Infections from Abroad Unwanted Souvenirs

Infections from Abroad Unwanted Souvenirs Frank LoVecchio, DO, MPH, FACEP, ABMT Vice-Chair and Research Director Maricopa Medical Center Dept. of EM, ...
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Infections from Abroad Unwanted Souvenirs Frank LoVecchio, DO, MPH, FACEP, ABMT Vice-Chair and Research Director Maricopa Medical Center Dept. of EM, Banner Poison Center, University of Arizona

Why should you care? 8 million Americans travel to foreign countries each year About half of those people get sick Only 10% of people follow the CDC guidelines for immunizations and prophylaxis while traveling Most of these patients present to Emergency Departments or Primary care

3rd World Travel • • • • • •

Overpopulation Poor Sanitation No sewer systems Malnutrition Poor vaccinations Poverty

Health information for international travelers on the CDC website Write to Medical Advisory Service for International Travelers Abroad: for $25 they will send you an info packet about all the infectious diseases in a region (or look on the net)

“Travel expands the mind and

loosens the bowels” S.L Gorbach

• Most people who go to Mexico or a foreign country think they get sick from drinking the water • Usually not the reason that you get sick • Everyone knows that the water is contaminated

• People duct tape their mouth closed in the shower • People brush their teeth with beer • People pinch their nose shut while in the shower • Everyone drinks bottled beverages

• Drinking bottled water in a third world country does not guarantee that you will not get sick • Water in the bottles is filtered, but the bottle are washed with tap water prior to being filled. • Carbonated Bottled Beverages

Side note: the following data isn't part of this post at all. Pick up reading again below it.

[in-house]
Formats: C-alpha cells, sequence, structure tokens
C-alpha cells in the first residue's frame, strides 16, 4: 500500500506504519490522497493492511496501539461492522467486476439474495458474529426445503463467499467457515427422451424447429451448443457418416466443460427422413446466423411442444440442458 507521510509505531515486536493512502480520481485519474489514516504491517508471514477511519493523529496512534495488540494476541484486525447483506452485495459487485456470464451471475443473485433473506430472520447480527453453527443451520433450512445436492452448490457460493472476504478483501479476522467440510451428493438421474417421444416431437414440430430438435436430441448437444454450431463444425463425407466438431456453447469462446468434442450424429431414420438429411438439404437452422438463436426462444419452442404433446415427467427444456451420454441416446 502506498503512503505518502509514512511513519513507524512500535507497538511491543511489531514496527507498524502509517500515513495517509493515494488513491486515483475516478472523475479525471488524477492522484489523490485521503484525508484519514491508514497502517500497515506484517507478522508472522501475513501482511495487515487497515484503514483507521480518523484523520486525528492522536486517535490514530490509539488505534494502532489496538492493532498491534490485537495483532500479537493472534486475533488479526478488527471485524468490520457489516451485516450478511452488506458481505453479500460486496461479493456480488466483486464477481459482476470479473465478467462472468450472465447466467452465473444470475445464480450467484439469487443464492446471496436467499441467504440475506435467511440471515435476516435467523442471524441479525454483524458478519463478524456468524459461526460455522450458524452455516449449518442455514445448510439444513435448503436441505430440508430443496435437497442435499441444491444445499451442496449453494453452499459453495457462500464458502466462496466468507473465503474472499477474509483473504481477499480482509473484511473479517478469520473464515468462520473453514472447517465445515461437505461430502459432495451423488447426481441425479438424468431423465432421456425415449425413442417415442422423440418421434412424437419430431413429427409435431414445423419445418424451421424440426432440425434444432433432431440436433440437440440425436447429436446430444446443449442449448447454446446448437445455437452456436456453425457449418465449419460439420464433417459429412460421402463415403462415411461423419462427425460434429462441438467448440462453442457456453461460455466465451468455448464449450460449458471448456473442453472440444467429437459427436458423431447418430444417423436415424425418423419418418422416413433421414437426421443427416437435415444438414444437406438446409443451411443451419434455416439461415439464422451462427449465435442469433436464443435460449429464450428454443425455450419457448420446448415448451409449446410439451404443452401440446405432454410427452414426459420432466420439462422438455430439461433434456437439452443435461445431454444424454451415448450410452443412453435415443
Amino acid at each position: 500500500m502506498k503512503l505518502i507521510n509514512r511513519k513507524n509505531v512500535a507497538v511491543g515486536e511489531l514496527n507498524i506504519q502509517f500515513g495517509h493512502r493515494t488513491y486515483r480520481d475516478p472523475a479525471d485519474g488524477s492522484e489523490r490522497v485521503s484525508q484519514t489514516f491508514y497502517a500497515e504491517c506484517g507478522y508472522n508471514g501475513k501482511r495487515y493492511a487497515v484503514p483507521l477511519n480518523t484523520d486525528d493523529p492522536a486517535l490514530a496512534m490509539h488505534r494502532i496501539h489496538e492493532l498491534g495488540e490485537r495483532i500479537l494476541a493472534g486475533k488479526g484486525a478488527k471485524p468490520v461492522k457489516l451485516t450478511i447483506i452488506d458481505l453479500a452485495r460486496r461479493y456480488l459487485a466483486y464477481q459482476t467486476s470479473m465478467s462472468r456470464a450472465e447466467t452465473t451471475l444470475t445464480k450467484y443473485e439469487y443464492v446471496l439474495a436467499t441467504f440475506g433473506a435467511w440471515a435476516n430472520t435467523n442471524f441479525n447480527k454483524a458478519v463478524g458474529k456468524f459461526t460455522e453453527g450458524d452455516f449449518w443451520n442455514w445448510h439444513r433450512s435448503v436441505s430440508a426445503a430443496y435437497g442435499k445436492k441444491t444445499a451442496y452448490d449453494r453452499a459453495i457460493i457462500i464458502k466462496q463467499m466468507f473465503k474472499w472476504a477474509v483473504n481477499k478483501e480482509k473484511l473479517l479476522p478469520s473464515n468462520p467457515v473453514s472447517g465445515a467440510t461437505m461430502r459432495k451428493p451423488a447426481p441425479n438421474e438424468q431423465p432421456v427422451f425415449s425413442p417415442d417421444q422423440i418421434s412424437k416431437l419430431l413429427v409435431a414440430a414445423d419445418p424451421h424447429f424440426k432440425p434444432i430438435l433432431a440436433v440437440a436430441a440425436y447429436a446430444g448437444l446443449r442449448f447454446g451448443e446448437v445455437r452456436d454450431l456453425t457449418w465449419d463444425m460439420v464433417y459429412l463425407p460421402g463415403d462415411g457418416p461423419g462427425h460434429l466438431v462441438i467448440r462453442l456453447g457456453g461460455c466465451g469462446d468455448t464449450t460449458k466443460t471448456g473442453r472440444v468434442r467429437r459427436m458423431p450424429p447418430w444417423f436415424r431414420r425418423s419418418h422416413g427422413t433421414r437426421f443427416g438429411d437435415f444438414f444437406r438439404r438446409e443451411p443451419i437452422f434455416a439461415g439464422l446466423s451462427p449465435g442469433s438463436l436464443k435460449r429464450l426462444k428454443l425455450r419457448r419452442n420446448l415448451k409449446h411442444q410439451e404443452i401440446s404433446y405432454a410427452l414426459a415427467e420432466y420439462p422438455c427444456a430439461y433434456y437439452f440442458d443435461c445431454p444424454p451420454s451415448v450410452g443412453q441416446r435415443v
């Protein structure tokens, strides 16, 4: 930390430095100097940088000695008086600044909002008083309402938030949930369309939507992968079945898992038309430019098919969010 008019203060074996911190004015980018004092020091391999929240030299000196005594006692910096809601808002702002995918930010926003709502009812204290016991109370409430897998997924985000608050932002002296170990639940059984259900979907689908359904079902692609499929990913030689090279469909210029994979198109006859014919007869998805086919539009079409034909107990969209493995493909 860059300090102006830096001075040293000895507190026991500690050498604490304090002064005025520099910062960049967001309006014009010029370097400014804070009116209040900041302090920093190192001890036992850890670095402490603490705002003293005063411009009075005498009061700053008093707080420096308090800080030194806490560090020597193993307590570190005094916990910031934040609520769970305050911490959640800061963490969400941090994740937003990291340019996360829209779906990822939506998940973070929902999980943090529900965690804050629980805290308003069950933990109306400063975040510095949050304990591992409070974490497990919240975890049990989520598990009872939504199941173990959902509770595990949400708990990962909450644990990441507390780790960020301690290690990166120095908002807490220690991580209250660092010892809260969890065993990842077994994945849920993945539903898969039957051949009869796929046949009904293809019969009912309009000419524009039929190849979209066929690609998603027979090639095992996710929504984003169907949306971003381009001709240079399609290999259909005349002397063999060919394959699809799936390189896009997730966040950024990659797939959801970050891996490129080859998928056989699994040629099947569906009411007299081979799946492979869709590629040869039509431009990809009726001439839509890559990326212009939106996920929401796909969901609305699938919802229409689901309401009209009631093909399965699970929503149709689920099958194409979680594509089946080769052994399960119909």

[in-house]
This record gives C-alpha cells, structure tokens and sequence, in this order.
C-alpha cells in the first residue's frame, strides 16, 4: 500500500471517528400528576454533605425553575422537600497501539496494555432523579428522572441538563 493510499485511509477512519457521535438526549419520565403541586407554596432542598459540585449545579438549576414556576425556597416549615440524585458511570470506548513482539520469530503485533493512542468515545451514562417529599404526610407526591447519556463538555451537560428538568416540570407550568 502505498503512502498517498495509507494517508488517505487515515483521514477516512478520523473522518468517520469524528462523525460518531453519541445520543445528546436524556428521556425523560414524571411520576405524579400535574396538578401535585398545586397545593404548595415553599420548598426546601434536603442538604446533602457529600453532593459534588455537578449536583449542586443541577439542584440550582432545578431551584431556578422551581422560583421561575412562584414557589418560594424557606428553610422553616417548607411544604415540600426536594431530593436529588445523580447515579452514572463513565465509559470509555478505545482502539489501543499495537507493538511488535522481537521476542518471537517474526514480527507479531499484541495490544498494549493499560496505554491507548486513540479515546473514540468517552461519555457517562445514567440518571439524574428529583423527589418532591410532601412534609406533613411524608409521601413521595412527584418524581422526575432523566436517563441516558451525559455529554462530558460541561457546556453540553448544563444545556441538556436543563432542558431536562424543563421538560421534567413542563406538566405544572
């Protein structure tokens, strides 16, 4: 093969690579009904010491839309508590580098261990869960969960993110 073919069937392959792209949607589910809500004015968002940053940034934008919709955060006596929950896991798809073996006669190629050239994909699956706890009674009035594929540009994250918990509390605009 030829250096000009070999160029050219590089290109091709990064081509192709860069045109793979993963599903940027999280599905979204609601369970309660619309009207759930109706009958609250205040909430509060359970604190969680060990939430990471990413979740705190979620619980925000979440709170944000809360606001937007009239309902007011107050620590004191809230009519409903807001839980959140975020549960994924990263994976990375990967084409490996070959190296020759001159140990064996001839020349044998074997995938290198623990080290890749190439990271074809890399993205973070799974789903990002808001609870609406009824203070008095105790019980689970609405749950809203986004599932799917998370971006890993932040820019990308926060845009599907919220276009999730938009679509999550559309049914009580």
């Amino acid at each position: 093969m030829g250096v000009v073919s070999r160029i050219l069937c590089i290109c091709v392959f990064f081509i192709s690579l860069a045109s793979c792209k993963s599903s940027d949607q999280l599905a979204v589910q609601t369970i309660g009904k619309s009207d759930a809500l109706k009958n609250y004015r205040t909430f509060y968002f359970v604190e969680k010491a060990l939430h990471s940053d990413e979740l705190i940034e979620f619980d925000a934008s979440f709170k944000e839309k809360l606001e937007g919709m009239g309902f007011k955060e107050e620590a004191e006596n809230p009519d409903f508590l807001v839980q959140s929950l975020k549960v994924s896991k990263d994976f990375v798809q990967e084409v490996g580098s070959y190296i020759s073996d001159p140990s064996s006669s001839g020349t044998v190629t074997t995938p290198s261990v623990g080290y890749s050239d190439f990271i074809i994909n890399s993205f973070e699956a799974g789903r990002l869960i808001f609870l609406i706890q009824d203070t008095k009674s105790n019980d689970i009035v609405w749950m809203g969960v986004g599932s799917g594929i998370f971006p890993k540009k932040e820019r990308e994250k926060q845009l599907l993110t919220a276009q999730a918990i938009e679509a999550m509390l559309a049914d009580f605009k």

Why do people get sick? • FOOD, FOOD, FOOD, FOOD • Fecal-oral transmission

Chef House flies Water Food

How to stay “well” All meat and seafood well cooked No raw vegetables or iodinate Treat or boil water Carbonated beverages Avoid Ice After all of that, 20-30% still get Traveler’s Diarrhea

Pepto-Bismol • Helps prevent Travelers Diarrhea • 40-60% reduction in incidence of travelers diarrhea • 2 Tabs QID • Toxicity of Pepto Bismol?

ASA Toxicity

Prophylactic Antibiotics? • Prior to 1989: Abx prophylaxis with Doxy or Cipro • 1989 stopped recommendation because treatment is effective, abx side effects, and resistance • GI side effects, sun sensitivity, Stevens Johnson, Resistance

Boil it, Cook it, Peel it, or Forget it! If it’s too hot to touch, or has to be peeled, you can eat it

Which bug landed him here?

Giardia • Worldwide distribution • Most frequent parasitic intestinal disease in US • Breakdown of water purification • Day Care Centers: 20-50% carriers in US • 100% kids in Guatemala have been infected

• Camping/Drinking from contaminated streams • Can survive up to 2-3 months in cold water

• Only need 10-11 cysts to get sick: ½ cup H2O

Giardia “Think before you drink” “Boil or suffer Turmoil” “Drink from the stream and you will live in the latreen”

Giardia: Symptoms • 7-10 days after ingestion • Foul flatulence, burps, waterfall • Abdominal distension/bloating: Malabsorption/B12 • Explosive, foul, watery diarrhea • Giardia does not kill anyone: it makes them wish it did

Giardia: Diagnosis • • • •

Stool Cx x 3: Sensitivity 50-75% + $ Treat empirically Immunodiagnosis: high sensitivity and specificity String Test - duodenum

Giardia: Treatment • Flagyl is mainstay of treatment in US – 250mg-500mg TID x 7 Days – 85% Cure Rate • Tiniva or Tinidazole – 2 gm single dose: 90-95% cure rate

• Furizolidone: liquid for children – Adults: 100mg PO TID x 5-10 days